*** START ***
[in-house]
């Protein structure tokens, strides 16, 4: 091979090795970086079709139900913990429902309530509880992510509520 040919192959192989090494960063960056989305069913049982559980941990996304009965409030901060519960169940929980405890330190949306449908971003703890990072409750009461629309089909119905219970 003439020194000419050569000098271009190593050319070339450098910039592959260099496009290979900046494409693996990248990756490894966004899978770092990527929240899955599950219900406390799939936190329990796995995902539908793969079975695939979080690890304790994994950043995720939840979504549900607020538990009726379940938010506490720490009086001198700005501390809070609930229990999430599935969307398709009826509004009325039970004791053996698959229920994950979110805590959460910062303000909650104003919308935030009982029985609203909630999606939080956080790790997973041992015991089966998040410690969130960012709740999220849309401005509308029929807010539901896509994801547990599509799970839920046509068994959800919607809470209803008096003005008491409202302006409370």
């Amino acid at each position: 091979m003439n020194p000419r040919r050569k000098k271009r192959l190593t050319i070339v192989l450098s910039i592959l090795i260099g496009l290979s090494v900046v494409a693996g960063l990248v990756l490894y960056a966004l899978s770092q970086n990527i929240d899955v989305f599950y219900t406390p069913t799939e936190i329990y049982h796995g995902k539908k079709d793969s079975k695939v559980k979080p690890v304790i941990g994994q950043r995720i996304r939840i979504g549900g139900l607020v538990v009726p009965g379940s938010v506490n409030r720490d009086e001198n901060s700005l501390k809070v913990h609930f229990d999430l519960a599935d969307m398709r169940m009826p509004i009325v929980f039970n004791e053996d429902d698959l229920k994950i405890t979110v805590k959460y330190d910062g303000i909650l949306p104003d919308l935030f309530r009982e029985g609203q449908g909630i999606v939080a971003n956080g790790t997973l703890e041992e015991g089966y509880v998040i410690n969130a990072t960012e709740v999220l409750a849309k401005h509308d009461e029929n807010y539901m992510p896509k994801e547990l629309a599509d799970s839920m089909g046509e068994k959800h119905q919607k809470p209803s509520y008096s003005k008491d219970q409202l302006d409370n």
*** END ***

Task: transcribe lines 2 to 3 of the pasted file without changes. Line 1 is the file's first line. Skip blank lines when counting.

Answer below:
């Protein structure tokens, strides 16, 4: 091979090795970086079709139900913990429902309530509880992510509520 040919192959192989090494960063960056989305069913049982559980941990996304009965409030901060519960169940929980405890330190949306449908971003703890990072409750009461629309089909119905219970 003439020194000419050569000098271009190593050319070339450098910039592959260099496009290979900046494409693996990248990756490894966004899978770092990527929240899955599950219900406390799939936190329990796995995902539908793969079975695939979080690890304790994994950043995720939840979504549900607020538990009726379940938010506490720490009086001198700005501390809070609930229990999430599935969307398709009826509004009325039970004791053996698959229920994950979110805590959460910062303000909650104003919308935030009982029985609203909630999606939080956080790790997973041992015991089966998040410690969130960012709740999220849309401005509308029929807010539901896509994801547990599509799970839920046509068994959800919607809470209803008096003005008491409202302006409370």
């Amino acid at each position: 091979m003439n020194p000419r040919r050569k000098k271009r192959l190593t050319i070339v192989l450098s910039i592959l090795i260099g496009l290979s090494v900046v494409a693996g960063l990248v990756l490894y960056a966004l899978s770092q970086n990527i929240d899955v989305f599950y219900t406390p069913t799939e936190i329990y049982h796995g995902k539908k079709d793969s079975k695939v559980k979080p690890v304790i941990g994994q950043r995720i996304r939840i979504g549900g139900l607020v538990v009726p009965g379940s938010v506490n409030r720490d009086e001198n901060s700005l501390k809070v913990h609930f229990d999430l519960a599935d969307m398709r169940m009826p509004i009325v929980f039970n004791e053996d429902d698959l229920k994950i405890t979110v805590k959460y330190d910062g303000i909650l949306p104003d919308l935030f309530r009982e029985g609203q449908g909630i999606v939080a971003n956080g790790t997973l703890e041992e015991g089966y509880v998040i410690n969130a990072t960012e709740v999220l409750a849309k401005h509308d009461e029929n807010y539901m992510p896509k994801e547990l629309a599509d799970s839920m089909g046509e068994k959800h119905q919607k809470p209803s509520y008096s003005k008491d219970q409202l302006d409370n």